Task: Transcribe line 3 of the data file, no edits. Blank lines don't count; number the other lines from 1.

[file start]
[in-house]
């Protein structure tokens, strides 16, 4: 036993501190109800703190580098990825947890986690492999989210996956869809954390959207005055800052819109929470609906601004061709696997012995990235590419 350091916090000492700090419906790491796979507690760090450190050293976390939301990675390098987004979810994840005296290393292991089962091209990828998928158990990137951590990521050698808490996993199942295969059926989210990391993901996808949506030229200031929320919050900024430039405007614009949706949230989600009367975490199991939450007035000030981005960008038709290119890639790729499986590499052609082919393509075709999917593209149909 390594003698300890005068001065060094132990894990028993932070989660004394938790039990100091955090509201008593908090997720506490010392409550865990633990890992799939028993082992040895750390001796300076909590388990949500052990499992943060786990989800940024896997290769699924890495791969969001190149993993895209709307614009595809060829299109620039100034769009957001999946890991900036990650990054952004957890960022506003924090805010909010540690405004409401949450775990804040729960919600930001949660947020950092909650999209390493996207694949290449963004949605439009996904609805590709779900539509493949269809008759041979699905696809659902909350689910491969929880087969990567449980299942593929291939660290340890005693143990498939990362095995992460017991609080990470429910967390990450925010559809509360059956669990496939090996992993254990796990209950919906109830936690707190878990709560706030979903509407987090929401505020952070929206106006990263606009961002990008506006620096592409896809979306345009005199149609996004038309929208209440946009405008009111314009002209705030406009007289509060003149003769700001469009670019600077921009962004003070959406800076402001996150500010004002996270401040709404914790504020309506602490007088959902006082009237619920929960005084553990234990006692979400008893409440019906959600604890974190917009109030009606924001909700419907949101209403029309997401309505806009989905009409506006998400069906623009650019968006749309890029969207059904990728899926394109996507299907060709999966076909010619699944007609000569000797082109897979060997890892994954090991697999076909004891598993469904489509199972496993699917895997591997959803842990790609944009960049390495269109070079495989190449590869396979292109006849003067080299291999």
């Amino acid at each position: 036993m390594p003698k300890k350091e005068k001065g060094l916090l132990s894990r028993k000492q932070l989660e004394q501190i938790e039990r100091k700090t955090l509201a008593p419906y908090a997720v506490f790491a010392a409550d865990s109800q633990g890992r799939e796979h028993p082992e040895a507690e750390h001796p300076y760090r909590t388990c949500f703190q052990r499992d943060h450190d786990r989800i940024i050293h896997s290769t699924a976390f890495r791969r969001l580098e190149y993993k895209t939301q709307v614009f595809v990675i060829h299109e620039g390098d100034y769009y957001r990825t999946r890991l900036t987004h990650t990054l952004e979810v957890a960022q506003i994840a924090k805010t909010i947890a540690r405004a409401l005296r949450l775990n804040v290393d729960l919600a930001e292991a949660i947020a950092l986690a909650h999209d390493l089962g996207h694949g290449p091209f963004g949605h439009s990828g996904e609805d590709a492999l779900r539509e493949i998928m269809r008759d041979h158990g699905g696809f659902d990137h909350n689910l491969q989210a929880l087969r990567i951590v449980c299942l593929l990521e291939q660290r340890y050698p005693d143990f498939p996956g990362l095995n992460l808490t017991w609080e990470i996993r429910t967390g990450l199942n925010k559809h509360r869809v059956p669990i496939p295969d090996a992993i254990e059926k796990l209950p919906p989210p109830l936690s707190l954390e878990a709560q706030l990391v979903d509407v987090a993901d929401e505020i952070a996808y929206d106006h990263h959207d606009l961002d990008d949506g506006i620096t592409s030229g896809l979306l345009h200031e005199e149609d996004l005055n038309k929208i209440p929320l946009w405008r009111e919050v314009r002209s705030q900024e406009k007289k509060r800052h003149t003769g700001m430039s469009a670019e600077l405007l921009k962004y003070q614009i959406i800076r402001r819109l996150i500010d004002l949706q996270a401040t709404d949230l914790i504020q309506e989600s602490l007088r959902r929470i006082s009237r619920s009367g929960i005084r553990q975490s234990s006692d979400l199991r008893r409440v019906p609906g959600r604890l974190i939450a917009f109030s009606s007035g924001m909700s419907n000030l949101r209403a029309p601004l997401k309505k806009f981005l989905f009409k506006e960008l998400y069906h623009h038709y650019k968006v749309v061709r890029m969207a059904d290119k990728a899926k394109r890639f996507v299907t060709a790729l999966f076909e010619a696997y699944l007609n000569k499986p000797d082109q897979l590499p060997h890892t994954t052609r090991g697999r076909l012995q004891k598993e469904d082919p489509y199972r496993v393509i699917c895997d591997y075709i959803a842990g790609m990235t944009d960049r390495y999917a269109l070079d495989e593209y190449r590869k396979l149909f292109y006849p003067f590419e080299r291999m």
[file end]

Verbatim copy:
């Amino acid at each position: 036993m390594p003698k300890k350091e005068k001065g060094l916090l132990s894990r028993k000492q932070l989660e004394q501190i938790e039990r100091k700090t955090l509201a008593p419906y908090a997720v506490f790491a010392a409550d865990s109800q633990g890992r799939e796979h028993p082992e040895a507690e750390h001796p300076y760090r909590t388990c949500f703190q052990r499992d943060h450190d786990r989800i940024i050293h896997s290769t699924a976390f890495r791969r969001l580098e190149y993993k895209t939301q709307v614009f595809v990675i060829h299109e620039g390098d100034y769009y957001r990825t999946r890991l900036t987004h990650t990054l952004e979810v957890a960022q506003i994840a924090k805010t909010i947890a540690r405004a409401l005296r949450l775990n804040v290393d729960l919600a930001e292991a949660i947020a950092l986690a909650h999209d390493l089962g996207h694949g290449p091209f963004g949605h439009s990828g996904e609805d590709a492999l779900r539509e493949i998928m269809r008759d041979h158990g699905g696809f659902d990137h909350n689910l491969q989210a929880l087969r990567i951590v449980c299942l593929l990521e291939q660290r340890y050698p005693d143990f498939p996956g990362l095995n992460l808490t017991w609080e990470i996993r429910t967390g990450l199942n925010k559809h509360r869809v059956p669990i496939p295969d090996a992993i254990e059926k796990l209950p919906p989210p109830l936690s707190l954390e878990a709560q706030l990391v979903d509407v987090a993901d929401e505020i952070a996808y929206d106006h990263h959207d606009l961002d990008d949506g506006i620096t592409s030229g896809l979306l345009h200031e005199e149609d996004l005055n038309k929208i209440p929320l946009w405008r009111e919050v314009r002209s705030q900024e406009k007289k509060r800052h003149t003769g700001m430039s469009a670019e600077l405007l921009k962004y003070q614009i959406i800076r402001r819109l996150i500010d004002l949706q996270a401040t709404d949230l914790i504020q309506e989600s602490l007088r959902r929470i006082s009237r619920s009367g929960i005084r553990q975490s234990s006692d979400l199991r008893r409440v019906p609906g959600r604890l974190i939450a917009f109030s009606s007035g924001m909700s419907n000030l949101r209403a029309p601004l997401k309505k806009f981005l989905f009409k506006e960008l998400y069906h623009h038709y650019k968006v749309v061709r890029m969207a059904d290119k990728a899926k394109r890639f996507v299907t060709a790729l999966f076909e010619a696997y699944l007609n000569k499986p000797d082109q897979l590499p060997h890892t994954t052609r090991g697999r076909l012995q004891k598993e469904d082919p489509y199972r496993v393509i699917c895997d591997y075709i959803a842990g790609m990235t944009d960049r390495y999917a269109l070079d495989e593209y190449r590869k396979l149909f292109y006849p003067f590419e080299r291999m």